It is clear that the concept of just compensation and the Fifth Amendment require the government to fully compensate the seller for any detriment that has been suffered. Therefore the payment of severance damages will be a valid consideration in condemnation proceedings. However, the value of property donated as a charitable contribution should be evaluated by determining the fair market value of the property donated by the taxpayer to the charitable organization.
Under the circumstances of this case, plaintiffs freely chose to donate their property to the L-A-D Foundation by executing a quitclaim deed by which plaintiffs conveyed "any right or title" in the 300 foot strip of property encumbered by the scenic easement. Therefore, the considerations that arise in condemnation proceedings when assessing the fair market value of property taken by the government, do not arise under the facts of this case. The measure of compensation is not a substantial right guaranteed by the Constitution when property is donated as a charitable contribution. Therefore, this court believes that it is free to assess the fair market value of the land donated by the plaintiffs, by determining the value of the property donated by the taxpayer to a charitable organization. Under this standard, severance damages are not a valid consideration. Therefore, it is the conclusion of this court that the taxpayers have failed to sustain their burden of showing that the Commissioner's determination is invalid. Helvering v. Taylor, 293 U.S. 507, 515, 55 S. Ct. 287, 290, 79 L. Ed. 623 (1935).
Accordingly, judgment will be entered for the defendant.NOTES
 Section 170(c) is subject to various limitations which are not relevant to this cause of action.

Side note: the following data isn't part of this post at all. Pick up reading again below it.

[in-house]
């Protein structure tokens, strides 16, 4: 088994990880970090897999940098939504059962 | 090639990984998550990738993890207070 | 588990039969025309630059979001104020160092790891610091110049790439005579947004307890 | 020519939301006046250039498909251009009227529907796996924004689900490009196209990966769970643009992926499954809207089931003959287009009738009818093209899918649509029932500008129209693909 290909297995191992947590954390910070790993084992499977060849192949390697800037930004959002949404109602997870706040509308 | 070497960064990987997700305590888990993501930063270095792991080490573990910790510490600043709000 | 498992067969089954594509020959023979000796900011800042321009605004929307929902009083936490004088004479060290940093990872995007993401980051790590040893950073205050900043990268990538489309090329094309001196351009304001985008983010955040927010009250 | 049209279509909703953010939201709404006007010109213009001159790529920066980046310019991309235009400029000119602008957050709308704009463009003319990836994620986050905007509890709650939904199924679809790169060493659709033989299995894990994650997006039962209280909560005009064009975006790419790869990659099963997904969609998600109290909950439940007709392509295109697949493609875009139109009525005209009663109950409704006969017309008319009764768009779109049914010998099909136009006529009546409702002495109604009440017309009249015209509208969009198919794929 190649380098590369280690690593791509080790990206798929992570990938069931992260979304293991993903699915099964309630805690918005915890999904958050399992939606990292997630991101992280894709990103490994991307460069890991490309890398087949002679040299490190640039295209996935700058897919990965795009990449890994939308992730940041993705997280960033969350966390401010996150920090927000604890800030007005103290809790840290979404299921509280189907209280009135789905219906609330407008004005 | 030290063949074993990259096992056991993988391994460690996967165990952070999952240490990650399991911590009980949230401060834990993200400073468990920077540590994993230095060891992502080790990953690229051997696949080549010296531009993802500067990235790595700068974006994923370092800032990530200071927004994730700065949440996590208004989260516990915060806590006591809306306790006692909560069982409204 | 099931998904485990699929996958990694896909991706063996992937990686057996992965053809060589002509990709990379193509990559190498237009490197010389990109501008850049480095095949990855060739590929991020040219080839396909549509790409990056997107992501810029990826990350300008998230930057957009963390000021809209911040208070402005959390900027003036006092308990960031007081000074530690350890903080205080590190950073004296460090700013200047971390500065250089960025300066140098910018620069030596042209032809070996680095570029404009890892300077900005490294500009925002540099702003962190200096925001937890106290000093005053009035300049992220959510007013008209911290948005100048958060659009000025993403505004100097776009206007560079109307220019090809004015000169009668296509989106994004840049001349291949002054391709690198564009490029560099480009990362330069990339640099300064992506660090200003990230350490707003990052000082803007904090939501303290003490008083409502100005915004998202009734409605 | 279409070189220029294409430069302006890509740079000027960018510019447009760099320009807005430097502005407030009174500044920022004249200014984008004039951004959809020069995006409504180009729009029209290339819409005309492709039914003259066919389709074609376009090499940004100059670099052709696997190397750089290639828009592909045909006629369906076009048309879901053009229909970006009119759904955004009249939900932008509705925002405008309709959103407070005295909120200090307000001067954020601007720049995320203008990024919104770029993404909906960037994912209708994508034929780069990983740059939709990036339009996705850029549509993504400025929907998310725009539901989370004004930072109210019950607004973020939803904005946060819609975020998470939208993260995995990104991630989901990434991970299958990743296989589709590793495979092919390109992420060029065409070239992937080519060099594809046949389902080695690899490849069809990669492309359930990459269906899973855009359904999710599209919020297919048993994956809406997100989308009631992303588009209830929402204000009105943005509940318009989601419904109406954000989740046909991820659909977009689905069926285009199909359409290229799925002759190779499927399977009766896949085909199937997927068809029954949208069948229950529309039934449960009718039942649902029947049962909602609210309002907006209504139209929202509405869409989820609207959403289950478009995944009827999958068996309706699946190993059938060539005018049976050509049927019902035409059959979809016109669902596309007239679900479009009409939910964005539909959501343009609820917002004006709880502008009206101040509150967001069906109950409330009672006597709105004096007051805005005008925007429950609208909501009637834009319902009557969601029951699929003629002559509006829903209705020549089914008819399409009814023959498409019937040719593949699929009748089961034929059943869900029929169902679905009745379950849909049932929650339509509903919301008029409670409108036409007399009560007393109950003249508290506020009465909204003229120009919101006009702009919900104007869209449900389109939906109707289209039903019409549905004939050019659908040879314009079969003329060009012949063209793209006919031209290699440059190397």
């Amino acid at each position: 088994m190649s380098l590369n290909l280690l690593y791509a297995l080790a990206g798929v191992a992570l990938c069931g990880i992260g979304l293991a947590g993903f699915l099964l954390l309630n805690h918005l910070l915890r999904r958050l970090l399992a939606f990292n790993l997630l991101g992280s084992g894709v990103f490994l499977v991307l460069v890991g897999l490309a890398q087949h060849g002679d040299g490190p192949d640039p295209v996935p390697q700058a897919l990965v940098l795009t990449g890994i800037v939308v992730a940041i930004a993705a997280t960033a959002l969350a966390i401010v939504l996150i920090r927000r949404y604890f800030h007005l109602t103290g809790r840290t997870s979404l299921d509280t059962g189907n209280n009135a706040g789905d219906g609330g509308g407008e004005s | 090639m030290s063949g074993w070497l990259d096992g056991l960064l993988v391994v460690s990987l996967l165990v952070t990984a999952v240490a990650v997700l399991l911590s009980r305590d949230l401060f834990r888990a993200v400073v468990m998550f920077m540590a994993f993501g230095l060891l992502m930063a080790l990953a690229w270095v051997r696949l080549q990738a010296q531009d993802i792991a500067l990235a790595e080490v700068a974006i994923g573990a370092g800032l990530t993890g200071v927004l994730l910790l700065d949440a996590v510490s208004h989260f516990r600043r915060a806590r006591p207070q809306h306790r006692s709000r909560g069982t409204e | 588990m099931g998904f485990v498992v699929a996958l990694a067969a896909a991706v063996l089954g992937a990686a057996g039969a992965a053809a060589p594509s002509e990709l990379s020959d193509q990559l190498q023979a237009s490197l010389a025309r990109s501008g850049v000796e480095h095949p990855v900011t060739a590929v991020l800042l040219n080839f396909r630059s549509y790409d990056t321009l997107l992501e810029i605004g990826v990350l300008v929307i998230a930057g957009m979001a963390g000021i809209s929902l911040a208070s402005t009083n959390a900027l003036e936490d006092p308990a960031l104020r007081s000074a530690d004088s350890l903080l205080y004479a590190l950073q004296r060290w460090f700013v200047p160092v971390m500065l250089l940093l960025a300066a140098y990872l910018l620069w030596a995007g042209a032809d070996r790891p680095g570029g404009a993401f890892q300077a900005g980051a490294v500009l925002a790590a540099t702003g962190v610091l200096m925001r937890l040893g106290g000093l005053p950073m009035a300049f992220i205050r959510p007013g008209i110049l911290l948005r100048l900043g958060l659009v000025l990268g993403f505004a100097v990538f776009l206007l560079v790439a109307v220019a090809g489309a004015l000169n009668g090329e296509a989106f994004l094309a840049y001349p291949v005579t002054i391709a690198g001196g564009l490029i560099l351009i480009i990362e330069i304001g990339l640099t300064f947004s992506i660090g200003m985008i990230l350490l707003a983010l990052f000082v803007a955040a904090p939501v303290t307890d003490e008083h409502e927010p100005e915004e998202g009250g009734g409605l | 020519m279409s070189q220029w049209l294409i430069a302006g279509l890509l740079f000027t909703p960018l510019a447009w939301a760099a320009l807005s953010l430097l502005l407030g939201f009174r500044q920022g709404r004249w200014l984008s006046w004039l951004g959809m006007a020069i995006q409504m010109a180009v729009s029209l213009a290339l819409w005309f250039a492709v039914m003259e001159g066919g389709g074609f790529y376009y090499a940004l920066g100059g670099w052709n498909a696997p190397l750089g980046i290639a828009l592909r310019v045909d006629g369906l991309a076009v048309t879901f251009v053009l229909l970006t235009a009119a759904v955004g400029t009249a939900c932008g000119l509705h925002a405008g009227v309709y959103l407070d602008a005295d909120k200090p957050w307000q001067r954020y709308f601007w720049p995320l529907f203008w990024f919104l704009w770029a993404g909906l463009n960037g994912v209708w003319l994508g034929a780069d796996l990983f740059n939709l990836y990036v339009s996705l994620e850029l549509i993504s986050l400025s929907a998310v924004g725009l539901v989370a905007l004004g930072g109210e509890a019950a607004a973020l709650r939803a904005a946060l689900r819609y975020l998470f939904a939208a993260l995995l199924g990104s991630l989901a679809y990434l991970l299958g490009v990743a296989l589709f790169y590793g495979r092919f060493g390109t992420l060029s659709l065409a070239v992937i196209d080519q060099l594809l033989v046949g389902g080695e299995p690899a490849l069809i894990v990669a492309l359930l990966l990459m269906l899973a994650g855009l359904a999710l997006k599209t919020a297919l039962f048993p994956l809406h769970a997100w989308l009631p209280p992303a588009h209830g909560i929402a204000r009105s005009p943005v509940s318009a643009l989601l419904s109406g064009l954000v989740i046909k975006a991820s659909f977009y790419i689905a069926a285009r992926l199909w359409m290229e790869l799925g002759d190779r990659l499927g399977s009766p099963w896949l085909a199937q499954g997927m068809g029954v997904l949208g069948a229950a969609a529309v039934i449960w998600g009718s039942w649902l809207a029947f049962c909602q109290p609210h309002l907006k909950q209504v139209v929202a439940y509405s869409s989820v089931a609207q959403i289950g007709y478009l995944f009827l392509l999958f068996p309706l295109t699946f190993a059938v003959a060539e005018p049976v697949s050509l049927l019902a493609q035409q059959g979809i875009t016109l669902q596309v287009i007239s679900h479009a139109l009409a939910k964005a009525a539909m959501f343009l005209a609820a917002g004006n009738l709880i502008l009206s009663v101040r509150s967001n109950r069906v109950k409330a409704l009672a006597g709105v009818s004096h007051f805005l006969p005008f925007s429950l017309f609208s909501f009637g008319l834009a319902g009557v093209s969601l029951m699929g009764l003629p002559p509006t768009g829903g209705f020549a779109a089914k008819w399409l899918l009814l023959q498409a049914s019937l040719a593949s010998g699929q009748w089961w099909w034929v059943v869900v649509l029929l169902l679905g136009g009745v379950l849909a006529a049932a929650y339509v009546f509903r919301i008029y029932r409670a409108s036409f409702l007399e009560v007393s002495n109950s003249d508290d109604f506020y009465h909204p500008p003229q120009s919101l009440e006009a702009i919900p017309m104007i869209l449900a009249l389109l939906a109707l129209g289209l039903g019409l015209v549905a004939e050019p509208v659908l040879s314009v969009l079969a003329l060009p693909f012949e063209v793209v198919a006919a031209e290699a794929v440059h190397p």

It is evident that neither of the values estimated by the parties in this action would allow for a mutually willing buyer and seller. The taxpayers would have been unable to find a willing buyer at the price determined by their appraisal of the fair market value of the fee underlying the scenic easement; and the taxpayers would not have been willing to sell the property at the price set by the Internal Revenue Service.
 The government also argues that Revenue Ruling 76-376, 1976-2 Cum.Bull. 53 supports the proposition that when determining the fair market value of property contributed for purposes of charitable deduction, gain or loss to adjoining retained property is never considered. Although the Internal Revenue Service did not look at the detriment to the retained 2 acres when valuing the 8 acres for purpose of charitable contribution deduction, it is not clear that the issue of severance damages was before the agency at this time. Therefore, the Court cannot accept the argument that this Revenue Ruling conclusively demonstrates that severance damages is not a valid consideration when valuing property contributed pursuant to Section 170 of the Internal Revenue Code.